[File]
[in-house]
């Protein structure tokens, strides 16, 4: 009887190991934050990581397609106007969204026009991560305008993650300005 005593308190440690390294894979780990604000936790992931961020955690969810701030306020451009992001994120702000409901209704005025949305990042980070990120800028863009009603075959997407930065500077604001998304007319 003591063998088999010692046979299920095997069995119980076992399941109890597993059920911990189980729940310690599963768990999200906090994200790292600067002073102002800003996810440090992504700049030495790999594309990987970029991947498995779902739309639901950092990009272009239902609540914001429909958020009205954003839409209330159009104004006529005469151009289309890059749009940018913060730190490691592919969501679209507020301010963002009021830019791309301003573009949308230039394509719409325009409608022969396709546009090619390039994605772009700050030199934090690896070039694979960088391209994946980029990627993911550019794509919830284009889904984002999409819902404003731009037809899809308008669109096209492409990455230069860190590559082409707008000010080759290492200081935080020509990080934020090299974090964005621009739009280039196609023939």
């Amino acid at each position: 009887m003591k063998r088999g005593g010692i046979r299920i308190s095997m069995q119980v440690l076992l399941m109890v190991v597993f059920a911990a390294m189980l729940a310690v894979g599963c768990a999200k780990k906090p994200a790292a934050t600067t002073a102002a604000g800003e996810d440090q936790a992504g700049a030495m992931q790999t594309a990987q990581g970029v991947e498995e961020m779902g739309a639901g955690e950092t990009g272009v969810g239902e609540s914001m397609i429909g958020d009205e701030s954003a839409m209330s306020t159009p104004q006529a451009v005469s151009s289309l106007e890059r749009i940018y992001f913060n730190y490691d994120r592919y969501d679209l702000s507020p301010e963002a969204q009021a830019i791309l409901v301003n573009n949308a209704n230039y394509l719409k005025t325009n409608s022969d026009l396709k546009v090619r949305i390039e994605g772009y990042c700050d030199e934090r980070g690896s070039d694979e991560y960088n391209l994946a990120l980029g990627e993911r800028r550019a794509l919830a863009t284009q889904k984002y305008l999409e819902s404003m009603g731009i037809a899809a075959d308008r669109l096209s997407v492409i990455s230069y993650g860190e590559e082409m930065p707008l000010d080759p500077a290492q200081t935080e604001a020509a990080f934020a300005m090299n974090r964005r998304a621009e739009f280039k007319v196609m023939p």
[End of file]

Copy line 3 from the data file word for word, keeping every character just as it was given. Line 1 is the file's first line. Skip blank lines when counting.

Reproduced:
């Amino acid at each position: 009887m003591k063998r088999g005593g010692i046979r299920i308190s095997m069995q119980v440690l076992l399941m109890v190991v597993f059920a911990a390294m189980l729940a310690v894979g599963c768990a999200k780990k906090p994200a790292a934050t600067t002073a102002a604000g800003e996810d440090q936790a992504g700049a030495m992931q790999t594309a990987q990581g970029v991947e498995e961020m779902g739309a639901g955690e950092t990009g272009v969810g239902e609540s914001m397609i429909g958020d009205e701030s954003a839409m209330s306020t159009p104004q006529a451009v005469s151009s289309l106007e890059r749009i940018y992001f913060n730190y490691d994120r592919y969501d679209l702000s507020p301010e963002a969204q009021a830019i791309l409901v301003n573009n949308a209704n230039y394509l719409k005025t325009n409608s022969d026009l396709k546009v090619r949305i390039e994605g772009y990042c700050d030199e934090r980070g690896s070039d694979e991560y960088n391209l994946a990120l980029g990627e993911r800028r550019a794509l919830a863009t284009q889904k984002y305008l999409e819902s404003m009603g731009i037809a899809a075959d308008r669109l096209s997407v492409i990455s230069y993650g860190e590559e082409m930065p707008l000010d080759p500077a290492q200081t935080e604001a020509a990080f934020a300005m090299n974090r964005r998304a621009e739009f280039k007319v196609m023939p």